I Wouldn’t Reject A 10-To-1 Budget Cuts To Revenue Deal


In an ideal world, we would cut corporate taxes and the capital gains tax to help drive economic growth while we cut government spending to the bone and reformed Social Security/Medicare before we even considered raising taxes. That being said, anyone who thinks we’re going to get out of the spending hole we’re in right now without eventually raising taxes is fooling himself.

Mitt Romney is doubling down on the now-infamous rejection of a fiscal policy deal that would provide $1 in new taxes for every $10 in spending cuts.

During a Republican primary debate last August, all GOP candidates — including Romney — said they would reject a hypothetical proposal to trade $10 in spending cuts for $1 in tax increases.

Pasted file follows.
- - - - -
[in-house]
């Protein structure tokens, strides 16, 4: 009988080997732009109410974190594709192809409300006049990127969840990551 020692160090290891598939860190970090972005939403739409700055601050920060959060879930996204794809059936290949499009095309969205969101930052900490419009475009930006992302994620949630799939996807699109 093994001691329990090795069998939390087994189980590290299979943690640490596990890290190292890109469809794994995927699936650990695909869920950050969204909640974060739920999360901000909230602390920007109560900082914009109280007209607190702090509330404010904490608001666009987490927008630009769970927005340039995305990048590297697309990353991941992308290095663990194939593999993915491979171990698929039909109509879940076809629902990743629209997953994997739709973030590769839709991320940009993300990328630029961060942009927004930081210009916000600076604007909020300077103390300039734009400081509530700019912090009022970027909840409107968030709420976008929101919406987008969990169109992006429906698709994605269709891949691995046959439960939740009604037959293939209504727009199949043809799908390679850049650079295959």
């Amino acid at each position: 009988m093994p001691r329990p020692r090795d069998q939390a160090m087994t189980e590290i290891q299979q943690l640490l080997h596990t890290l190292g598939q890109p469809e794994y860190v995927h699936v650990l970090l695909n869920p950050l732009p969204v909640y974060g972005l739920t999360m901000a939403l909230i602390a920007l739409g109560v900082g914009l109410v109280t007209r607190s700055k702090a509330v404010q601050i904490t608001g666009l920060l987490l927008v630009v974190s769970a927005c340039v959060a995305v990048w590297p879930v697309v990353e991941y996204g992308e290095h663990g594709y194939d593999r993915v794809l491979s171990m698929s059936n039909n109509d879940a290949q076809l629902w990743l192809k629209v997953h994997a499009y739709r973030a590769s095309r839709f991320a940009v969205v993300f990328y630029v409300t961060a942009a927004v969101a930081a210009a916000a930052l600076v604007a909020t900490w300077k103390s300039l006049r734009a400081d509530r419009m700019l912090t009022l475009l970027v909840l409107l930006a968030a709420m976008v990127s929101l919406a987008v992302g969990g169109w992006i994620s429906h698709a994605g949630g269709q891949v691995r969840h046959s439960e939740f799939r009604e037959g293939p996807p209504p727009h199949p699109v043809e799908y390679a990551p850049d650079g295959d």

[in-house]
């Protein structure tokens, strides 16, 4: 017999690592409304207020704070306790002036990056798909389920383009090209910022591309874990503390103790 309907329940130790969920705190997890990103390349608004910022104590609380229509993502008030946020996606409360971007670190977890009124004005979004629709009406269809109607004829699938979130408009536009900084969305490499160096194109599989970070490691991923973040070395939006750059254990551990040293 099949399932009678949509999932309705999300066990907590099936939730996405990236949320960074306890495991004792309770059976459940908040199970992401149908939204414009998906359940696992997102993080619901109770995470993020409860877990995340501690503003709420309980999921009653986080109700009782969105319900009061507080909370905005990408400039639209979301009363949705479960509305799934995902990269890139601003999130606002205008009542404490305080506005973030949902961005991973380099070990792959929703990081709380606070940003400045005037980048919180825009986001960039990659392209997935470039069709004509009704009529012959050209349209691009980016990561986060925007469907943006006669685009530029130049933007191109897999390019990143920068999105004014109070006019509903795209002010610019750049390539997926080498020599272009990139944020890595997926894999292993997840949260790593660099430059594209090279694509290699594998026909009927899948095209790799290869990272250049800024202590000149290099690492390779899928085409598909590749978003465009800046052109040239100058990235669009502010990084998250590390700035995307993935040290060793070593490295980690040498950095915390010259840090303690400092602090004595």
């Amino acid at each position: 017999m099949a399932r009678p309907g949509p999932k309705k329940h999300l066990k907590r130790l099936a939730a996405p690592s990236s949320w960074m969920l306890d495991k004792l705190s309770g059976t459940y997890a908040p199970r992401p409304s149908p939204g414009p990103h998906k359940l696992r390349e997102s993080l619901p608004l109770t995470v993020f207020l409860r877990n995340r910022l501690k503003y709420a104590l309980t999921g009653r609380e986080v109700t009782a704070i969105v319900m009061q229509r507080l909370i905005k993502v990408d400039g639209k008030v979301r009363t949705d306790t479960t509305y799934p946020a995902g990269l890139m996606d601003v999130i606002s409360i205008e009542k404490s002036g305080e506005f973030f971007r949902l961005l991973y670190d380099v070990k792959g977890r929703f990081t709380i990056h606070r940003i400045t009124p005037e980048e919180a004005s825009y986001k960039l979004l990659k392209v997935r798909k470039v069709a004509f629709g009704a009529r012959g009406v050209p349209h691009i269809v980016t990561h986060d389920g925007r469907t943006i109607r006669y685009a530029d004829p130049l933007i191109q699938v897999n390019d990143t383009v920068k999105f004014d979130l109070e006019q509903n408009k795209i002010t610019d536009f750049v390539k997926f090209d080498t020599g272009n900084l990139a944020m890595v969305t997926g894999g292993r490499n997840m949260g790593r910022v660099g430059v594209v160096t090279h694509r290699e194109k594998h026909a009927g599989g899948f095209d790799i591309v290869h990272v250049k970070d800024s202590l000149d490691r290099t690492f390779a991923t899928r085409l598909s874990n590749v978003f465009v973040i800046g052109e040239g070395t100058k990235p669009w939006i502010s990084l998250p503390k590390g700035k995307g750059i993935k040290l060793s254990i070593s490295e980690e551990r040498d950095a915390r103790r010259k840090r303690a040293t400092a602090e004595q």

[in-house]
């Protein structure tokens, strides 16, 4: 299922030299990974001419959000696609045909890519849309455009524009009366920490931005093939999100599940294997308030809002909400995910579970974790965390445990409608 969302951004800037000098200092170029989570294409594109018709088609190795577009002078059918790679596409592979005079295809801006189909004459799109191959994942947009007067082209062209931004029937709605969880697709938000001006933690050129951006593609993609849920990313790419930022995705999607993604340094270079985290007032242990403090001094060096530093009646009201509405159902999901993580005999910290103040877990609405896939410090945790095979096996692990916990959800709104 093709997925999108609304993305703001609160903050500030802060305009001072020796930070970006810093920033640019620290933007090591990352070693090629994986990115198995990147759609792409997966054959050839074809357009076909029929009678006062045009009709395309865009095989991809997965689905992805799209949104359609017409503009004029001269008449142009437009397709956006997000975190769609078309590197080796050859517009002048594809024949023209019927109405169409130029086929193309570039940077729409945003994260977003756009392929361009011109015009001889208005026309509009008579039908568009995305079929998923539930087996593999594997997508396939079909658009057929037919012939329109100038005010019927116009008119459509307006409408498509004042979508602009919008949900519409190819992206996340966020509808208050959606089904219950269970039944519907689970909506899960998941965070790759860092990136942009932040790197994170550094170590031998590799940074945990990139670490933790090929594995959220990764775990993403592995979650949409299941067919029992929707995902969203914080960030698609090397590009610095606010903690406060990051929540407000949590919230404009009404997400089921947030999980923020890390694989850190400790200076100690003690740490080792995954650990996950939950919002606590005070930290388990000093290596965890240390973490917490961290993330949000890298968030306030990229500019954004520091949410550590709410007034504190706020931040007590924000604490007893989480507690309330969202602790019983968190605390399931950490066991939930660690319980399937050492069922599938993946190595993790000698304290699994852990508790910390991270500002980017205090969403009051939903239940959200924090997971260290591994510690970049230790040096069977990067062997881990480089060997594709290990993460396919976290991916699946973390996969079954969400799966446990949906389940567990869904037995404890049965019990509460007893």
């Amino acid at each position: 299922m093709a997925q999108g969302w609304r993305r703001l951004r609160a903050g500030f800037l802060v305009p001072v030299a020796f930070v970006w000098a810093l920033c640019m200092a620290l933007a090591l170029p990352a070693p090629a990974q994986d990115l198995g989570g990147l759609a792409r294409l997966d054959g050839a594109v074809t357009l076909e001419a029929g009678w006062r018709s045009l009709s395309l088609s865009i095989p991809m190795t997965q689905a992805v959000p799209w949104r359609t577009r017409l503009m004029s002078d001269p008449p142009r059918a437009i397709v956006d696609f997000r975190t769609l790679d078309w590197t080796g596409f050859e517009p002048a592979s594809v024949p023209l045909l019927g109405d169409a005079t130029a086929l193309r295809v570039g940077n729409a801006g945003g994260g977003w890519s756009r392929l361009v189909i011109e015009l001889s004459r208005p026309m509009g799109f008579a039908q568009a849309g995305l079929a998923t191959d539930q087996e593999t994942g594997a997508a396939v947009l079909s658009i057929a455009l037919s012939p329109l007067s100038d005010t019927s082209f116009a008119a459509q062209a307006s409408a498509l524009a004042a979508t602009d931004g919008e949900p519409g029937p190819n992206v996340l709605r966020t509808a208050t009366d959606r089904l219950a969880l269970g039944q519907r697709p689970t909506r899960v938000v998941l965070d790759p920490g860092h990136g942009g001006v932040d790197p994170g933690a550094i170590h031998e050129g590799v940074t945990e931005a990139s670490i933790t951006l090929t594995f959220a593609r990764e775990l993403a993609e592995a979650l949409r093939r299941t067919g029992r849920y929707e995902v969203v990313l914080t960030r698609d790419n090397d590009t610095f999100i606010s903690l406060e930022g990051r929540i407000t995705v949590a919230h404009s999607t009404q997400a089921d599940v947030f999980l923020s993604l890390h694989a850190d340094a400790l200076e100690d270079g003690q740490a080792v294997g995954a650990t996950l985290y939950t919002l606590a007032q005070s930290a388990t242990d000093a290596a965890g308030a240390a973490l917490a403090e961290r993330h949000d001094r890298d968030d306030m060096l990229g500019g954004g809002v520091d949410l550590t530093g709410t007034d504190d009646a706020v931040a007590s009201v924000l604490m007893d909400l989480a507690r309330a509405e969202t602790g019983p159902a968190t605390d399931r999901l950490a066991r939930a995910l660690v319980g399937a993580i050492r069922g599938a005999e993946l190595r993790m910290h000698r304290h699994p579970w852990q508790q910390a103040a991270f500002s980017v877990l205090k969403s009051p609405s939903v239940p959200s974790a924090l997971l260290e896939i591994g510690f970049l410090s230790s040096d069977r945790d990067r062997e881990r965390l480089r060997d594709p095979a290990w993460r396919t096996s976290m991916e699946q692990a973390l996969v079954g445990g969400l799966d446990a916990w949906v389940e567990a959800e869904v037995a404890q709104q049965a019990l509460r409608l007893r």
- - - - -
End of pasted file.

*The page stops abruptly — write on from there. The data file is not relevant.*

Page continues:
“I do feel that way,” Romney said in an interview broadcast Sunday on the CBS program “Face the Nation”, defending that stance.

We’re in a two party system and without SOME cooperation from the members of the opposite party, it’s almost impossible to get anything done. The Democrats love tax increases and hate spending cuts. That’s why it seems very unlikely that we’re going to get 5-6 lefties in the Senate to sign onto large spending cuts or entitlement reform without some tax increases for them as a face-saving maneuver. So, would I take 50 billion in tax increases in say 2014 for 500 billion less in spending that same year? You betcha because the alternative probably wouldn’t be say, 400 billion in cuts and no tax increase, it would be no cuts or even an increase in spending.

Given that we probably only have 5-15 years before we default, if the Democrats are willing to make large budget cuts in return for small tax increases (something they haven’t been willing to do in the Obama years), it would be in the country’s best interests for the GOP to take them up on the deal.

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